- The uterus is not fully contoured, as included in the inflammatory infiltrate in part or in whole. Then the side of the uterus is defined infiltrate – a dense consistency.
- Signs of peritoneal irritation are absent.
- Palpation of the abdomen at the beginning of the disease is painless when a festering belly it becomes sensitive to palpation.
- Complications can arise when late diagnosis of infiltration and the development of abscesses – a breakthrough of abscess in the free abdominal cavity, rectum, and bladder.
- Blood cultures should be obtained from patients with cellulitis to assess for sepsis before beginning therapy with antibiotics. The affected body part should be elevated above the level of the heart. Outlining the affected area with a skin marker allows the caregiver to readily determine if inflamed tissues are responding to therapy. Size, shape, color, and temperature of the affected area and surrounding tissues should be documented and any drainage described. Applying warm soaks to the area increases vasodilation, thus decreasing edema and relieving pain. Pain should be treated with prescribed oral analgesics and anti-inflammatory drugs.
- Blood sugars, if elevated, should be lowered to normal levels (preferably about 126 mg/dl or less). Patients on prolonged bedrest should be given heparin to prevent deep venous thrombosis as well as stool softeners to prevent constipation. Patients who develop cellulitis are often at risk for recurrence; they should learn general skin hygiene, how to clean cuts, scratches, cracked skin, and abrasions, and the importance of prompt treatment for infections.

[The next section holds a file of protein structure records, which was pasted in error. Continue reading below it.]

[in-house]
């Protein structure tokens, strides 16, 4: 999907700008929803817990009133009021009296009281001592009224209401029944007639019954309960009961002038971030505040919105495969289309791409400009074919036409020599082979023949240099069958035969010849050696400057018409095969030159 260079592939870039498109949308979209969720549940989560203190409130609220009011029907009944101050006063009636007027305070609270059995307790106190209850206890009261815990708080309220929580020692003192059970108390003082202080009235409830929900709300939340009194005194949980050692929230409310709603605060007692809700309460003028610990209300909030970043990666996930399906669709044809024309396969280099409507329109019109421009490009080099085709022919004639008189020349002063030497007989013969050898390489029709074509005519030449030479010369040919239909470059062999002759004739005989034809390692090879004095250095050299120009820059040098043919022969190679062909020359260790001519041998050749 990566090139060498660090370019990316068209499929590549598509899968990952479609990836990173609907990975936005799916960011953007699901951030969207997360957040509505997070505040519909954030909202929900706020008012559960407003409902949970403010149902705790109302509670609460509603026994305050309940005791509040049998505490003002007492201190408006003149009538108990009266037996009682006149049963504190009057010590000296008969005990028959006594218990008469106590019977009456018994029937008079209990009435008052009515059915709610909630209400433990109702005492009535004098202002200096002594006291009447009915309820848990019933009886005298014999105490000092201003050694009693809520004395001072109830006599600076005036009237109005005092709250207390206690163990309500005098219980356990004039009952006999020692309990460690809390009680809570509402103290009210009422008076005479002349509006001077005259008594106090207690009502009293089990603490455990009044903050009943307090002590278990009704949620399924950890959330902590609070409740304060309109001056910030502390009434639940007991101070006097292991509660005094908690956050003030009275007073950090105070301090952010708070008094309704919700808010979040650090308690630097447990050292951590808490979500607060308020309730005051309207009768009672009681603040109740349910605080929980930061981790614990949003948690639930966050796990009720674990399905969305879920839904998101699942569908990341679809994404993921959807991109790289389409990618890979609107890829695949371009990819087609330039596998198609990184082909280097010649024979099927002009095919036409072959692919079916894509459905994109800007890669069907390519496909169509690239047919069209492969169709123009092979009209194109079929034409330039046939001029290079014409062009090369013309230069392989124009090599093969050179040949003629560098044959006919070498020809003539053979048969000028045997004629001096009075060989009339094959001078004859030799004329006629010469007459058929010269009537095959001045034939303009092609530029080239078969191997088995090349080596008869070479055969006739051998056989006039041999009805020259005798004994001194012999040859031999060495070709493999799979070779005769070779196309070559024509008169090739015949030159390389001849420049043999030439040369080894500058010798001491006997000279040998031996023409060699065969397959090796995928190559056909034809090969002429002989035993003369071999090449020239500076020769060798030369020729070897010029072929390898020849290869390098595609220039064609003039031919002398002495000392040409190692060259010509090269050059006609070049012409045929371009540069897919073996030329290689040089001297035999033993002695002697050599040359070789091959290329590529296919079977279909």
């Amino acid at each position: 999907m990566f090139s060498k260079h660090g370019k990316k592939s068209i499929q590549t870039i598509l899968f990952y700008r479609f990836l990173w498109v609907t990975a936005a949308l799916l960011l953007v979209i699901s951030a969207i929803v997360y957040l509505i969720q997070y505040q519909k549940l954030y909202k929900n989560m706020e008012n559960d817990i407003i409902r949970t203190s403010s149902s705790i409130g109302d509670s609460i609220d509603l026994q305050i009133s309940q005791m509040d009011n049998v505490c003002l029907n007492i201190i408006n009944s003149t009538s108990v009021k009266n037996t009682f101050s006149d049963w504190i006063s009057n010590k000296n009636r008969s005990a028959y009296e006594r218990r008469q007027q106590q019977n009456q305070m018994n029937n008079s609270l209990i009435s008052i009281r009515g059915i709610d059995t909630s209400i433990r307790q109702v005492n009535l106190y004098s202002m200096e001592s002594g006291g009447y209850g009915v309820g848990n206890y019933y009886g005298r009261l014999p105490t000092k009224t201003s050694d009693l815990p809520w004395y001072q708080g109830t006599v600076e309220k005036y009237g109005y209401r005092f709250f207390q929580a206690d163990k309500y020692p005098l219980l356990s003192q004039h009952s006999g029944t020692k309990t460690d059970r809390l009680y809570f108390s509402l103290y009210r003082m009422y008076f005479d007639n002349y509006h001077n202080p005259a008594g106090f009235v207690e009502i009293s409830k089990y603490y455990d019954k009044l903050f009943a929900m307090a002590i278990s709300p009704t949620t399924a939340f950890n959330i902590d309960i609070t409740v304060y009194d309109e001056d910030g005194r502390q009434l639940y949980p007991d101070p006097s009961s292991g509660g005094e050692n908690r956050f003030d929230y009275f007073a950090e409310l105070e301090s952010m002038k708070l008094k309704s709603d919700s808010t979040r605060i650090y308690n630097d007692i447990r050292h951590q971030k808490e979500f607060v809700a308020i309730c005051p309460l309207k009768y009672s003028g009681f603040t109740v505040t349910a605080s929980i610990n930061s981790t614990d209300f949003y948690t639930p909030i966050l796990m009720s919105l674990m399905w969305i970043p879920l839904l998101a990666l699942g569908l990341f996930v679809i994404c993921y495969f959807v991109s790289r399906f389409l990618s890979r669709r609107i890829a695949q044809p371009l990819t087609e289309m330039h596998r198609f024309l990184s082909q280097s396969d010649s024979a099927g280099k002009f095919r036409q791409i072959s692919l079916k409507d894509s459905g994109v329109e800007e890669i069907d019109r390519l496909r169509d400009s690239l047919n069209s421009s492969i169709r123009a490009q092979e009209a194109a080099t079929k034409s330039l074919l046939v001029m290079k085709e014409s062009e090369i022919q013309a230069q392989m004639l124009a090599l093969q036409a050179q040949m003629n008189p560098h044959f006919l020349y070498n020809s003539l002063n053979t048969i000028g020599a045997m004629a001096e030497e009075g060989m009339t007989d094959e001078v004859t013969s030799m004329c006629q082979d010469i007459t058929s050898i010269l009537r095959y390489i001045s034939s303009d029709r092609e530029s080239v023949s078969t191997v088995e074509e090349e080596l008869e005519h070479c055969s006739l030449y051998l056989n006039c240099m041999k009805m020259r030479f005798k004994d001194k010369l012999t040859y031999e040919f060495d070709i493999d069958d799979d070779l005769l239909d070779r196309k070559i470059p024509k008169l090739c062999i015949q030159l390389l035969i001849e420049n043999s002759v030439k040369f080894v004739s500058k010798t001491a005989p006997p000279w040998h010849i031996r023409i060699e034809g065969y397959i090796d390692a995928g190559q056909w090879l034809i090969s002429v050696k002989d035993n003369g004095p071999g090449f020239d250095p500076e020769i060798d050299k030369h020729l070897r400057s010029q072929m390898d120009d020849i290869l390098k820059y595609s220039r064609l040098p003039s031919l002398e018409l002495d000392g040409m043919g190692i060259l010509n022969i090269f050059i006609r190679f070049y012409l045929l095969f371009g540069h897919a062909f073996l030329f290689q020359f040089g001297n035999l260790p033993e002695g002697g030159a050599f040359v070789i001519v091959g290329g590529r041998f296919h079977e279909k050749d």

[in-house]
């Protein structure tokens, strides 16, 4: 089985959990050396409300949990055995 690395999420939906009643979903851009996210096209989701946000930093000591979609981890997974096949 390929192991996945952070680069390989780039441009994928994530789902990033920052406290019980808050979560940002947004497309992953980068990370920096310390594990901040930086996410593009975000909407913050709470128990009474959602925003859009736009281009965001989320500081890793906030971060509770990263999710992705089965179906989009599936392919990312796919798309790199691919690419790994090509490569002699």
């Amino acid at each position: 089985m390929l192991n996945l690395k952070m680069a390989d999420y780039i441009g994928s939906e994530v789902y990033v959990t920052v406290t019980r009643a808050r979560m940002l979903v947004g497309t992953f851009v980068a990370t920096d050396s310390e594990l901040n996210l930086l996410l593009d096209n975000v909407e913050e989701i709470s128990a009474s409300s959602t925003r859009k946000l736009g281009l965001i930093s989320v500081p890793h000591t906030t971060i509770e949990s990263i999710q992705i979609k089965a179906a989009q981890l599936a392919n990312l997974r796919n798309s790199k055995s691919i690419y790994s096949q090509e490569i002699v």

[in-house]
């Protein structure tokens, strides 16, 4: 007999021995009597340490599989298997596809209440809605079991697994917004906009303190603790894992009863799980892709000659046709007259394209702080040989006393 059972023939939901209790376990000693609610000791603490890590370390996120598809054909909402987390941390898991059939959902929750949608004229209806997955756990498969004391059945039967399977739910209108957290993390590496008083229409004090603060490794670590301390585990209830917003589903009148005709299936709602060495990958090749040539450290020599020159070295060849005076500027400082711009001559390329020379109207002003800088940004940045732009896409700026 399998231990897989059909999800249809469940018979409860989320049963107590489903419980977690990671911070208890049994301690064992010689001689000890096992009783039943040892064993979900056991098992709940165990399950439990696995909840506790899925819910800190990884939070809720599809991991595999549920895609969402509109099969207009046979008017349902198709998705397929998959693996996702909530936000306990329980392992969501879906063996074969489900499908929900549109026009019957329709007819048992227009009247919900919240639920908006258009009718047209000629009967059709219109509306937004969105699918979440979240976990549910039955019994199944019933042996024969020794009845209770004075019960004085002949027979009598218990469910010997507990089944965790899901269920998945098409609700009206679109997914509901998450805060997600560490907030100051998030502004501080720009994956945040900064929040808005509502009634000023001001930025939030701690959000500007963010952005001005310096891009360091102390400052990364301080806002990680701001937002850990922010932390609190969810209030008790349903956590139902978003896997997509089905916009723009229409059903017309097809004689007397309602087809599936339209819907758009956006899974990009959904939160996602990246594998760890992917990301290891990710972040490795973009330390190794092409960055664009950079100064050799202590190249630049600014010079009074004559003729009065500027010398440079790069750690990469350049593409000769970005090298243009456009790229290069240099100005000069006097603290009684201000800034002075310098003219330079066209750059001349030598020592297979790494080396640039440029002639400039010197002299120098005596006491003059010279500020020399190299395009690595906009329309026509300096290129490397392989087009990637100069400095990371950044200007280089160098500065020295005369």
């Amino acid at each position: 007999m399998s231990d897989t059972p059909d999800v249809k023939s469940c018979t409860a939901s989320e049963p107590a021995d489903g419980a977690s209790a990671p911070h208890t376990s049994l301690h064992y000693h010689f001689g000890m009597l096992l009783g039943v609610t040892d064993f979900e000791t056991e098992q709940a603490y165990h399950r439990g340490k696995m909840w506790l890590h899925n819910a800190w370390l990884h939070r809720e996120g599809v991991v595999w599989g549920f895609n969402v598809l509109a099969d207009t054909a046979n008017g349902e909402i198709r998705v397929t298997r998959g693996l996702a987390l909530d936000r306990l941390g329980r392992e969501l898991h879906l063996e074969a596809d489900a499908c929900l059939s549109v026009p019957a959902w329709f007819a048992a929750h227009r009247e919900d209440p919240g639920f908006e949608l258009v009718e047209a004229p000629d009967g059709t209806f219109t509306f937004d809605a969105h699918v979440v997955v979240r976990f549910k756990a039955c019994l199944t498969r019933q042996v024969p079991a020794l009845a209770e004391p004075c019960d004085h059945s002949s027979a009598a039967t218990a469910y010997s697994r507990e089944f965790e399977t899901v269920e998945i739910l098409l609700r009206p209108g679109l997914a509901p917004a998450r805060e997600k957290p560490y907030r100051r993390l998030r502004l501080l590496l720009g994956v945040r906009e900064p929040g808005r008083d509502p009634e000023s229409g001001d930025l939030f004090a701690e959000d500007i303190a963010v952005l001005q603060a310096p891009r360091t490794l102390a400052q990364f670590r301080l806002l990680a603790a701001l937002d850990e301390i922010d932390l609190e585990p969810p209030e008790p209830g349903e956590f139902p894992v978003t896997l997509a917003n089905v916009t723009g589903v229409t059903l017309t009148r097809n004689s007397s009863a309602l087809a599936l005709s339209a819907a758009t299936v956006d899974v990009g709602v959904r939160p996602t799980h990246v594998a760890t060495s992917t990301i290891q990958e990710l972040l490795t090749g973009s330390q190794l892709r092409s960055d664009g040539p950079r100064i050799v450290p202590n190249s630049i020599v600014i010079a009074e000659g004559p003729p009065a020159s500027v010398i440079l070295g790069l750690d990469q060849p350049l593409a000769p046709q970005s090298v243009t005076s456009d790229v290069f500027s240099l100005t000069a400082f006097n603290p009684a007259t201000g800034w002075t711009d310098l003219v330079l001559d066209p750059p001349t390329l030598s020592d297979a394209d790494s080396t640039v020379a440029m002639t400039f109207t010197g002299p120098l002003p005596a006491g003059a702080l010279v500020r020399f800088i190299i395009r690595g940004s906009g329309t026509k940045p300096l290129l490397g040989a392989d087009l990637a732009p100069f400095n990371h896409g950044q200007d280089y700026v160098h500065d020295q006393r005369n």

Treatment of Postpartum Infection
Postpartum infections are treated depending on the stage of the infection. Parametritis is usually treated with Parametrite therapy, including oral antibiotics to prevent further spread of the infection. In acute stage, the patient might need to be hospitalized. To reduce inflammation on the site, a cold is placed on the anterior abdominal wall. Anesthetics and antipyretic drugs are used.
Indications for hospitalization include pregnancy, failed outpatient treatment, severe clinical illness, PID with pelvic abscess, or possible need for surgical intervention.
Empiric treatment for Parametritis in the inpatient setting includes:
- Cefotetan (2 g intravenously [IV] every 12 hours) plus doxycycline (100 mg by mouth every 12 hours) or
- Cefoxitin (2 g IV every 6 hours) plus doxycycline (100 mg by mouth every 12 hours) or
- Clindamycin (900 mg IV every 8 hours) plus gentamicin (3 to 5 mg/kg IV once daily)
The CDC recommends the following for first-line treatment for outpatient therapy:
- Doxycycline (100 mg orally twice a day for 2 weeks) plus ceftriaxone 250 mg intramuscularly (IM) for one dose or cefoxitin 2 g IM with probenecid (1g orally) for one dose or another parenteral third-generation cephalosporin
Metronidazole (500 mg orally twice per day for 14 days) should be added if there is a concern for trichomonas or recent vaginal instrumentation.
- Begin with a broad-spectrum antibiotic drug or a fluoroquinolone (ciprofloxacin) in combination with metronidazole for 5-7 days.
- The woman is on strict bed rest, cold press done on the lower abdomen,
- Intravenous infusion of calcium chloride and 150 ml of 3% solution. If a festering abscess is opened through the posterior vaginal vault or from the anterior abdominal wall (extraperitoneal).
- In the case of chronic process, daily prednisolone dose of 20 mg for 10 days followed by NSAIDs(Indomethacin), with normalization of blood parameters.
- The disease is reversible but requires a long time hence; for,4-6 months, a spa treatment with the use of mud vaginal tampons, irrigation, or hydrogen sulfide baths, pelvic massage must be followed.